Yin Style Baguazhang contains claw-like movements, many of which adapted from feudal wrestling. The wrestling vest descends from cuffs of ancient armor. A talon-like grasp is required for clenching and controlling the leather sleeve portion of the armor- before finishing the opponent on the ground.
Grappling and throws, groundwork has strong roots in Ming Dynasty China- in the era of heavy armor and knights. Most soldiers in feudal China served as peacekeepers, subduing an opponent on the ground for capture is a necessity in certain applications. Generally, ground fighting is limited if possible during melee situations against multiple armed opponents- however necessary for security purposes or last resort from injury on the battlefield. The feudal Shaolin Arm Bar is labeled as “Straddling a Horse” technique. Liu Jin Sheng in the pic is a Shaolin officer in the Shanghai days of William E. Fairbairn. It is a modern myth Baguazhang contains minimal knowledge of ground fundamentals.
In the 21st century, Baguazhang is practiced for various reasons ranging from fitness, entertainment, to self-defense. When speaking of historical systems by founders of the method, one should acknowledge factual documentation of nuances and the technology/ strategy of the time period. In popular kungfu culture today, YIN STYLE BAGUA is universally credited for escorting the Empress Dowager/ and Guangxu out of Beijing when the city was under siege from foreign troops. The pic above illustrates the facts, 100% clarity revealing the 1900 escape (left) to the 1902 return to Beijing (right). Feudal Baguazhang exists to this modern era, lost in China fitness reforms and Kungfu vs MMA debates. Ancient systems are still practical for all walks of life, whether biomechanical calisthenics or urban self-defense… Real Baguazhang deserves accurate documentation.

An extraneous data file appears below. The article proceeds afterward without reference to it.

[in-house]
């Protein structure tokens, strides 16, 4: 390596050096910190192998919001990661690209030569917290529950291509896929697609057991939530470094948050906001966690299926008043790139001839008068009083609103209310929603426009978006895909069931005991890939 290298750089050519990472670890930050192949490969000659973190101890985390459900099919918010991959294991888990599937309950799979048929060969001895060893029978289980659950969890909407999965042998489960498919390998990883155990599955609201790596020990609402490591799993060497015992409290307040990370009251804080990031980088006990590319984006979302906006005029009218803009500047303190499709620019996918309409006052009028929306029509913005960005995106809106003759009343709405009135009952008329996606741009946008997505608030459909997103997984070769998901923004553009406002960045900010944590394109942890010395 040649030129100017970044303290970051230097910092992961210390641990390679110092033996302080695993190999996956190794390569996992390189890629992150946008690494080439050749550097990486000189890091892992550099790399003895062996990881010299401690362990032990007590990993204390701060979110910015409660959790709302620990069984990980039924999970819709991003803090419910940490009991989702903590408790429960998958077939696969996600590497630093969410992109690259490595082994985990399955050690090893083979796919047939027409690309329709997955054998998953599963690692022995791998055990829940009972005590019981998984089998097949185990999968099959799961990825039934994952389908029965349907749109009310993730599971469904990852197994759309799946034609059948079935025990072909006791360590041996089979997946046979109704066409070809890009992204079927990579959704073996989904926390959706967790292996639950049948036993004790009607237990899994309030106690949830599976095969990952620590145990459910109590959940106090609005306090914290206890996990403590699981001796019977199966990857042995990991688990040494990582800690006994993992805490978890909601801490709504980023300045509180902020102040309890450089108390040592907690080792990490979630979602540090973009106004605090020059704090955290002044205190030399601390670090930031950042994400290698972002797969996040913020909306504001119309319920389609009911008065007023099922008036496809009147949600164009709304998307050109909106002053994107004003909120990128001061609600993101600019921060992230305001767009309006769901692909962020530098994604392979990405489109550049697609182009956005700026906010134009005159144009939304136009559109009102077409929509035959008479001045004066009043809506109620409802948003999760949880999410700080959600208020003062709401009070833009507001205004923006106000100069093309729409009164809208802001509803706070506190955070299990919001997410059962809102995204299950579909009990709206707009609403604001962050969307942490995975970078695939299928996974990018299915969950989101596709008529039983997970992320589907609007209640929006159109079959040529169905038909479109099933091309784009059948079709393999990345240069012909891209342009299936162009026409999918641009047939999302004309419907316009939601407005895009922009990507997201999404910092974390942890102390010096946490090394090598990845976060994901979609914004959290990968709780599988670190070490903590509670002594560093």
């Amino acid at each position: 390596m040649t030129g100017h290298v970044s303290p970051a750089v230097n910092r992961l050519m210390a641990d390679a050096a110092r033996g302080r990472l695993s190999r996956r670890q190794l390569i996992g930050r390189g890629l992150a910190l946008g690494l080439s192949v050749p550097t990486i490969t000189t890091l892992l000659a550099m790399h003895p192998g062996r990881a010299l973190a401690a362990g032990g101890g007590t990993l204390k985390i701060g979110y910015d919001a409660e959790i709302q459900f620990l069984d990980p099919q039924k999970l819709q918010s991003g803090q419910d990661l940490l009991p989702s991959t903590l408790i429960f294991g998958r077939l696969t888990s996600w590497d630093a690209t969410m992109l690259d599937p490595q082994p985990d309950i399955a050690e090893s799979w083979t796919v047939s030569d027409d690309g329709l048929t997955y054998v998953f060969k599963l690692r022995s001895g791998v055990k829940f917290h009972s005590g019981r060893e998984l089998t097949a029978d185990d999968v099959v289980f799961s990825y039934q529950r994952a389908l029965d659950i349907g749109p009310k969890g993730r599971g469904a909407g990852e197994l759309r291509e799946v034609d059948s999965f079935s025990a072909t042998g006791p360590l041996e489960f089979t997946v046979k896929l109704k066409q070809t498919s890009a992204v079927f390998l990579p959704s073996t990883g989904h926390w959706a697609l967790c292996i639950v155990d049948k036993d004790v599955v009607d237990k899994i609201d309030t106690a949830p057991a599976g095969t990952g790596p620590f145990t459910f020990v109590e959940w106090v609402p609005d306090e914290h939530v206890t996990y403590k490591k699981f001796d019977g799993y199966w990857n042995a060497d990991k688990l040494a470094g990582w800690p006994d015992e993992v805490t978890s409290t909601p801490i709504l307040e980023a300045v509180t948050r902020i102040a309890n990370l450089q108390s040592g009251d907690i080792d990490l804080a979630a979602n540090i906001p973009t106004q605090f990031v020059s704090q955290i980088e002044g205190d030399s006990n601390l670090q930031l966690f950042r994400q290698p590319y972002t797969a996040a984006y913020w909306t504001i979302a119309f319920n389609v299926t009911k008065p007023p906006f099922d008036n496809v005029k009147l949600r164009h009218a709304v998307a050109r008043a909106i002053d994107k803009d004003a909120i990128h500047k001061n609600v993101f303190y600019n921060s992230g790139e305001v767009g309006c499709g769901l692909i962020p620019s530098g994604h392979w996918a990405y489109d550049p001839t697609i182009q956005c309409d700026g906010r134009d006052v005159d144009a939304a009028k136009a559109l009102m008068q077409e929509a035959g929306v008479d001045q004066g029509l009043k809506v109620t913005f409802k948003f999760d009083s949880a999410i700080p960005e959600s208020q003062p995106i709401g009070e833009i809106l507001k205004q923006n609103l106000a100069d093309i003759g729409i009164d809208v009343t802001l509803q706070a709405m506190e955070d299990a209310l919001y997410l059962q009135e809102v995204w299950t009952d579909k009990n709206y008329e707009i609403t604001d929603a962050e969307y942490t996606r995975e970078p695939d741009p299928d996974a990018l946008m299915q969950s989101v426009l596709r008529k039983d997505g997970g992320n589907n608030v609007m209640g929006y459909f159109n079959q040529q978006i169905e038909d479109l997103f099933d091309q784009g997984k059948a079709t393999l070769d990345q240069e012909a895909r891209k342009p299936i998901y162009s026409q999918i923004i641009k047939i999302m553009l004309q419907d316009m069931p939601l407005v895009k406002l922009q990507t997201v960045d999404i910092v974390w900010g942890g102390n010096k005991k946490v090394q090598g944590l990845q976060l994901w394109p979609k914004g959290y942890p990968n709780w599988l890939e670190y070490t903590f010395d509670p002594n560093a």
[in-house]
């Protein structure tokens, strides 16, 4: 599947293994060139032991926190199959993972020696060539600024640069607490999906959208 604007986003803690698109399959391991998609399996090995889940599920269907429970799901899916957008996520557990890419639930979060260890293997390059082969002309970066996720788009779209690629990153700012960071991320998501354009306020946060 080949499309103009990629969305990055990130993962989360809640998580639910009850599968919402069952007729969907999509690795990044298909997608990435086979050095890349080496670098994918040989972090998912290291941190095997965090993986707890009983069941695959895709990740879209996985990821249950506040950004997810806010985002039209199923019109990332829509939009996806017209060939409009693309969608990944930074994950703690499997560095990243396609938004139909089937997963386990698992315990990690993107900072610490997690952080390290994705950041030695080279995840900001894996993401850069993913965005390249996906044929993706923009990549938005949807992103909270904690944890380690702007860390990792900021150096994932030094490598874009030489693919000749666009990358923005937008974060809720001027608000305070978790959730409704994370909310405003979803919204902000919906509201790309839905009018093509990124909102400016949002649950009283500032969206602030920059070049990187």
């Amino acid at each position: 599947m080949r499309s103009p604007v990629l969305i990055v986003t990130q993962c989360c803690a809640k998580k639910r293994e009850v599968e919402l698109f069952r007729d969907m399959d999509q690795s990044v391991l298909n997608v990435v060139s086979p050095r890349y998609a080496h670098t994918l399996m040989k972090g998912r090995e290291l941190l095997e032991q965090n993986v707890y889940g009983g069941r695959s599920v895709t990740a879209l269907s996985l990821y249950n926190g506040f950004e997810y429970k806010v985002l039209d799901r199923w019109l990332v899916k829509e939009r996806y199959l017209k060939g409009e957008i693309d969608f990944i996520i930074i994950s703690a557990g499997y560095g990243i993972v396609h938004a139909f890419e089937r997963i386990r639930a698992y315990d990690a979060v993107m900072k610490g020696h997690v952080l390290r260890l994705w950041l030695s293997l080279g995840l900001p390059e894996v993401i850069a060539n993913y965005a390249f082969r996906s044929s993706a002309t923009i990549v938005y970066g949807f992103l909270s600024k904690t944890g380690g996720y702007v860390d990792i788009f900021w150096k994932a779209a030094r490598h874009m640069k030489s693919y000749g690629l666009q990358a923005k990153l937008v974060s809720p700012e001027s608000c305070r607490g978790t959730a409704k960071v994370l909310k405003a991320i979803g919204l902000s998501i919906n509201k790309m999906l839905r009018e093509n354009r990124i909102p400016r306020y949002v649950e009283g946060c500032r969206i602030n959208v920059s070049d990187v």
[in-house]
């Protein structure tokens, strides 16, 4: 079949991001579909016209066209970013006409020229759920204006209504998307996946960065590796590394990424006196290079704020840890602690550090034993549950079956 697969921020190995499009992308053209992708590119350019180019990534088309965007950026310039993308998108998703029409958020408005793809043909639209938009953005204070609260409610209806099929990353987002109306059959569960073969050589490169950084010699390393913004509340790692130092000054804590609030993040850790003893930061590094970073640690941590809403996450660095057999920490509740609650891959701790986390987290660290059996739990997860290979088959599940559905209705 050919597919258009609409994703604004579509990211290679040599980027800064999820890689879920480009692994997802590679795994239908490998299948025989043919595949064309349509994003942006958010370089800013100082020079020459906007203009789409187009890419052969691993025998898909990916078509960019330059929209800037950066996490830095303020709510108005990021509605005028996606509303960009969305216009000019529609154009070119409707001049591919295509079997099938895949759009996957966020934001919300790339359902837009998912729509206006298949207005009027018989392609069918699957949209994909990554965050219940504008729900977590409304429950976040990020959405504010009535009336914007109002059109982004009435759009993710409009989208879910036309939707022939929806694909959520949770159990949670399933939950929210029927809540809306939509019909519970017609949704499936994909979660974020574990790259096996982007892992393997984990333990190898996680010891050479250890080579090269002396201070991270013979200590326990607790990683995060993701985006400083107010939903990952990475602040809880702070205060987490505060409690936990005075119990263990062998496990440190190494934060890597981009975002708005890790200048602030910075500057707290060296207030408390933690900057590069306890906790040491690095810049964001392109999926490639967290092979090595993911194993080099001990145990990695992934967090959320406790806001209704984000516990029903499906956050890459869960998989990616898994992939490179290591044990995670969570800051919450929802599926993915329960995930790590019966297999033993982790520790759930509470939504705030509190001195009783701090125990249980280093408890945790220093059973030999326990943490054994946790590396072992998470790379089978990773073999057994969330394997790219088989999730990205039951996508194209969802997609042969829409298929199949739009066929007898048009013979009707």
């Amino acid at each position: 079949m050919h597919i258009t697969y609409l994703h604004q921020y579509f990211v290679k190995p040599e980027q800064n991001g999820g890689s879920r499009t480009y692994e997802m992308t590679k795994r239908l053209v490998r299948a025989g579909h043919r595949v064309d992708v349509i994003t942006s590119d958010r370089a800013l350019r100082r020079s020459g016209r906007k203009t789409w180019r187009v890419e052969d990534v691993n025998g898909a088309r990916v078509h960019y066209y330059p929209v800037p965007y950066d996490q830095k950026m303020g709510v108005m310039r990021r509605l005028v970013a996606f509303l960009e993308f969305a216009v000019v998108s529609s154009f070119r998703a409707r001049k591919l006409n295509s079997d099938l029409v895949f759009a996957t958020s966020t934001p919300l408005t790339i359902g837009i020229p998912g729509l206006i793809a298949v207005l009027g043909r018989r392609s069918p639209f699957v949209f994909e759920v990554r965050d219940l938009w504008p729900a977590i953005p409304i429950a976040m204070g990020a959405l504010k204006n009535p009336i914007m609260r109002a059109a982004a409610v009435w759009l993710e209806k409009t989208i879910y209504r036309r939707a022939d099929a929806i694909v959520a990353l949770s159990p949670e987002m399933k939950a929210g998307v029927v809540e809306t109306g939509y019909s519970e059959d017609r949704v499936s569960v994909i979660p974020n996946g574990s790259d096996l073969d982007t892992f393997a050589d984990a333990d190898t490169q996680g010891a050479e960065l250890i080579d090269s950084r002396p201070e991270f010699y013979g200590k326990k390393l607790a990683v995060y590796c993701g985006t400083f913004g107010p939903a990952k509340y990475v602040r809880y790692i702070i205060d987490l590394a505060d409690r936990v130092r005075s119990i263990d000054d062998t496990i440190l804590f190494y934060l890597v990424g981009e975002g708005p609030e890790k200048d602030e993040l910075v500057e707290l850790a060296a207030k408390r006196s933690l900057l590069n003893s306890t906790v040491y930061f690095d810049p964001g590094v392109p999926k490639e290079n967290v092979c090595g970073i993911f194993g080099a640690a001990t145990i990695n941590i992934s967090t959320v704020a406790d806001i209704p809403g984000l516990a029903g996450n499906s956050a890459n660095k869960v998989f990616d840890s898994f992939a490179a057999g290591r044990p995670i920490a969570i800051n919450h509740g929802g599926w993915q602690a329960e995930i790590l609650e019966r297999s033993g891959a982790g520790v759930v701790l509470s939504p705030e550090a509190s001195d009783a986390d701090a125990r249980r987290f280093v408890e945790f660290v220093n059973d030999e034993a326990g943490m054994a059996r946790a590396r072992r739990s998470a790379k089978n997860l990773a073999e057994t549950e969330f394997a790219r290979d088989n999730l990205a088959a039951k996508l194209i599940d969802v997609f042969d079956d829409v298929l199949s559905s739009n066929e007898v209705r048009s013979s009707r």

Chinese Kungfu (the sport-fu standardized by the Chinese government which undergone two waves of sports modifications since 1928) has lacked proper representation in modern combat sports, of recent. However Real Kungfu is still practical in the CHINESE QI CULTIVATION aspects apparently, or in short: CQC, Close Quarters Combat.
One of William E. Fairbairn’s students was Ian Fleming who went on to write the James Bond series of books. History is Fun!!
Well-preserved feudal systems retain elite biomechanics, endured through battles of ancient dynasties. The sophisticated and scientific body mechanics are still practical for all walks of life, even if combat sports are of minimal interest. At times, the feudal master will integrate the biomechanics manually. The student’s skeletal structures and Qi circulation are greatly improved… therapeutic, insightful, rewarding!